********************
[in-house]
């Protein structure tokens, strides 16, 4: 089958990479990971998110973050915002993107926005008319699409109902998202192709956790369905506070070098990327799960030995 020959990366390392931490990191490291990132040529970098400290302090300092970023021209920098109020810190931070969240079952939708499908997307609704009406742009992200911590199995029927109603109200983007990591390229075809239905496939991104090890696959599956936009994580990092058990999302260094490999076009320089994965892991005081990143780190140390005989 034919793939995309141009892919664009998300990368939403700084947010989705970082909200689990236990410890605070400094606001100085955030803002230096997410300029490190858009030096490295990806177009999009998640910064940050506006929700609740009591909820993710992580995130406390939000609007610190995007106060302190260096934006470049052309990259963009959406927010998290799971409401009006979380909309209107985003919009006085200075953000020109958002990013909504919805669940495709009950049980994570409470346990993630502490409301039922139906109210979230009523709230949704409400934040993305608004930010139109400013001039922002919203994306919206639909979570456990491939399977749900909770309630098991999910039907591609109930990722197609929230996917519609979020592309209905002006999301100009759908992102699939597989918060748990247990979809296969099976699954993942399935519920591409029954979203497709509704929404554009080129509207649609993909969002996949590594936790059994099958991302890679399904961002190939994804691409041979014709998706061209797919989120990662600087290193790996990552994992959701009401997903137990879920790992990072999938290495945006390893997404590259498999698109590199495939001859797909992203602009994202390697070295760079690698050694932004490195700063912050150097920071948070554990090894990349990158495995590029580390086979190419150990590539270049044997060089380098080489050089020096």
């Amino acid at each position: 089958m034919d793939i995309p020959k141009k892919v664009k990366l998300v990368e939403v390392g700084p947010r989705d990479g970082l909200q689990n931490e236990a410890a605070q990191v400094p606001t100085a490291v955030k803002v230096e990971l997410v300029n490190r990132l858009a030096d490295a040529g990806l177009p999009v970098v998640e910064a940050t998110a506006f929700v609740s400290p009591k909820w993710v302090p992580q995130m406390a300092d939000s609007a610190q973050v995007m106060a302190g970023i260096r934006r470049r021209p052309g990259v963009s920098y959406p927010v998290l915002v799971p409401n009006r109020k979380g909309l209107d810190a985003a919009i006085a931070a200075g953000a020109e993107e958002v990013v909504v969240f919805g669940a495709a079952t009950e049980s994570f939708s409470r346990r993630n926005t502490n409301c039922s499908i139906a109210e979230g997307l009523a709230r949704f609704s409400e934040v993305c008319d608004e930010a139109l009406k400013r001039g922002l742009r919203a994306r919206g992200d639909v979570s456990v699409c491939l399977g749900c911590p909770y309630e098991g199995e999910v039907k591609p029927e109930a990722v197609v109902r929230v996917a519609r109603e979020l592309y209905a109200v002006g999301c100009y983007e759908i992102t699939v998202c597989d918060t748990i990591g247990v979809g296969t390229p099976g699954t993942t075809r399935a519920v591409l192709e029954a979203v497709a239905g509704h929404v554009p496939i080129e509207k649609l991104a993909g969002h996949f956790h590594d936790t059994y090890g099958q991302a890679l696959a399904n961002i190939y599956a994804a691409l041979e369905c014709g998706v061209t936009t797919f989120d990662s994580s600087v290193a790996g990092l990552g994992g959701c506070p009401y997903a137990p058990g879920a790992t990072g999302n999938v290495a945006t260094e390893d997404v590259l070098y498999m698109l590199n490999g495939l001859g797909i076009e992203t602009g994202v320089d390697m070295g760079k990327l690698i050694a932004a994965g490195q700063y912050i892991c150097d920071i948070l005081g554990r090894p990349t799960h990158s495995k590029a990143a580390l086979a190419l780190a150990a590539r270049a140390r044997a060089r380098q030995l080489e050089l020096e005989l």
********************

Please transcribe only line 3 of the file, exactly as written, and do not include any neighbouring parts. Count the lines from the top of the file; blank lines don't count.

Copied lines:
């Amino acid at each position: 089958m034919d793939i995309p020959k141009k892919v664009k990366l998300v990368e939403v390392g700084p947010r989705d990479g970082l909200q689990n931490e236990a410890a605070q990191v400094p606001t100085a490291v955030k803002v230096e990971l997410v300029n490190r990132l858009a030096d490295a040529g990806l177009p999009v970098v998640e910064a940050t998110a506006f929700v609740s400290p009591k909820w993710v302090p992580q995130m406390a300092d939000s609007a610190q973050v995007m106060a302190g970023i260096r934006r470049r021209p052309g990259v963009s920098y959406p927010v998290l915002v799971p409401n009006r109020k979380g909309l209107d810190a985003a919009i006085a931070a200075g953000a020109e993107e958002v990013v909504v969240f919805g669940a495709a079952t009950e049980s994570f939708s409470r346990r993630n926005t502490n409301c039922s499908i139906a109210e979230g997307l009523a709230r949704f609704s409400e934040v993305c008319d608004e930010a139109l009406k400013r001039g922002l742009r919203a994306r919206g992200d639909v979570s456990v699409c491939l399977g749900c911590p909770y309630e098991g199995e999910v039907k591609p029927e109930a990722v197609v109902r929230v996917a519609r109603e979020l592309y209905a109200v002006g999301c100009y983007e759908i992102t699939v998202c597989d918060t748990i990591g247990v979809g296969t390229p099976g699954t993942t075809r399935a519920v591409l192709e029954a979203v497709a239905g509704h929404v554009p496939i080129e509207k649609l991104a993909g969002h996949f956790h590594d936790t059994y090890g099958q991302a890679l696959a399904n961002i190939y599956a994804a691409l041979e369905c014709g998706v061209t936009t797919f989120d990662s994580s600087v290193a790996g990092l990552g994992g959701c506070p009401y997903a137990p058990g879920a790992t990072g999302n999938v290495a945006t260094e390893d997404v590259l070098y498999m698109l590199n490999g495939l001859g797909i076009e992203t602009g994202v320089d390697m070295g760079k990327l690698i050694a932004a994965g490195q700063y912050i892991c150097d920071i948070l005081g554990r090894p990349t799960h990158s495995k590029a990143a580390l086979a190419l780190a150990a590539r270049a140390r044997a060089r380098q030995l080489e050089l020096e005989l």